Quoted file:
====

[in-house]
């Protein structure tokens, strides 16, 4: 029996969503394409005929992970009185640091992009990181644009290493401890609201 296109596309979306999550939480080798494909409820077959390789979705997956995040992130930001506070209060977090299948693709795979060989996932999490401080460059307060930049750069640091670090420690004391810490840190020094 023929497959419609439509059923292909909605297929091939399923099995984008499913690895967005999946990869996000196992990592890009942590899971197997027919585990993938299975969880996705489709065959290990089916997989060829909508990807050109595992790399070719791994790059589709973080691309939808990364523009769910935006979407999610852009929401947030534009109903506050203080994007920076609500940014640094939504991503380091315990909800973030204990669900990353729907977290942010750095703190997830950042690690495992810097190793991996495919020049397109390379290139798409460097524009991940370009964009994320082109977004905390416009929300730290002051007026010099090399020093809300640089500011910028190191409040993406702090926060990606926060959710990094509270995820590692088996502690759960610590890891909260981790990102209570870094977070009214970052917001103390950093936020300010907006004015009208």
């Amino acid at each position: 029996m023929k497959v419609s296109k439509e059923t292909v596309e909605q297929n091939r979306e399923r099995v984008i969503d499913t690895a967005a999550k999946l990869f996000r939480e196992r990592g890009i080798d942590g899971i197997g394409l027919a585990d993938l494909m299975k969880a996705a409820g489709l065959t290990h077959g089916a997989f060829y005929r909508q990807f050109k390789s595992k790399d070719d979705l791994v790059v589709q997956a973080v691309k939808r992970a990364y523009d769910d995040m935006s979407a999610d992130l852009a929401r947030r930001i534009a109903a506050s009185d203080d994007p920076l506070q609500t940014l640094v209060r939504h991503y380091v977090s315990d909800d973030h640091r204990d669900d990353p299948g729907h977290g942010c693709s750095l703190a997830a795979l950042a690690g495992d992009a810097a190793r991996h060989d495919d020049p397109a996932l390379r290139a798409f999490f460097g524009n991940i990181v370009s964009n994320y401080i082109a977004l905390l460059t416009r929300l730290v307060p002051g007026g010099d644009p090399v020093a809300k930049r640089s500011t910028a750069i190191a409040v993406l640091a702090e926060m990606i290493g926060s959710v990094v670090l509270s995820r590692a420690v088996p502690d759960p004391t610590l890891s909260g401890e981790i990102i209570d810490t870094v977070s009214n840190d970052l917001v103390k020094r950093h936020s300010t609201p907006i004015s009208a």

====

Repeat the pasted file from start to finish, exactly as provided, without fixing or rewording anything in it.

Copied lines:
[in-house]
């Protein structure tokens, strides 16, 4: 029996969503394409005929992970009185640091992009990181644009290493401890609201 296109596309979306999550939480080798494909409820077959390789979705997956995040992130930001506070209060977090299948693709795979060989996932999490401080460059307060930049750069640091670090420690004391810490840190020094 023929497959419609439509059923292909909605297929091939399923099995984008499913690895967005999946990869996000196992990592890009942590899971197997027919585990993938299975969880996705489709065959290990089916997989060829909508990807050109595992790399070719791994790059589709973080691309939808990364523009769910935006979407999610852009929401947030534009109903506050203080994007920076609500940014640094939504991503380091315990909800973030204990669900990353729907977290942010750095703190997830950042690690495992810097190793991996495919020049397109390379290139798409460097524009991940370009964009994320082109977004905390416009929300730290002051007026010099090399020093809300640089500011910028190191409040993406702090926060990606926060959710990094509270995820590692088996502690759960610590890891909260981790990102209570870094977070009214970052917001103390950093936020300010907006004015009208």
């Amino acid at each position: 029996m023929k497959v419609s296109k439509e059923t292909v596309e909605q297929n091939r979306e399923r099995v984008i969503d499913t690895a967005a999550k999946l990869f996000r939480e196992r990592g890009i080798d942590g899971i197997g394409l027919a585990d993938l494909m299975k969880a996705a409820g489709l065959t290990h077959g089916a997989f060829y005929r909508q990807f050109k390789s595992k790399d070719d979705l791994v790059v589709q997956a973080v691309k939808r992970a990364y523009d769910d995040m935006s979407a999610d992130l852009a929401r947030r930001i534009a109903a506050s009185d203080d994007p920076l506070q609500t940014l640094v209060r939504h991503y380091v977090s315990d909800d973030h640091r204990d669900d990353p299948g729907h977290g942010c693709s750095l703190a997830a795979l950042a690690g495992d992009a810097a190793r991996h060989d495919d020049p397109a996932l390379r290139a798409f999490f460097g524009n991940i990181v370009s964009n994320y401080i082109a977004l905390l460059t416009r929300l730290v307060p002051g007026g010099d644009p090399v020093a809300k930049r640089s500011t910028a750069i190191a409040v993406l640091a702090e926060m990606i290493g926060s959710v990094v670090l509270s995820r590692a420690v088996p502690d759960p004391t610590l890891s909260g401890e981790i990102i209570d810490t870094v977070s009214n840190d970052l917001v103390k020094r950093h936020s300010t609201p907006i004015s009208a």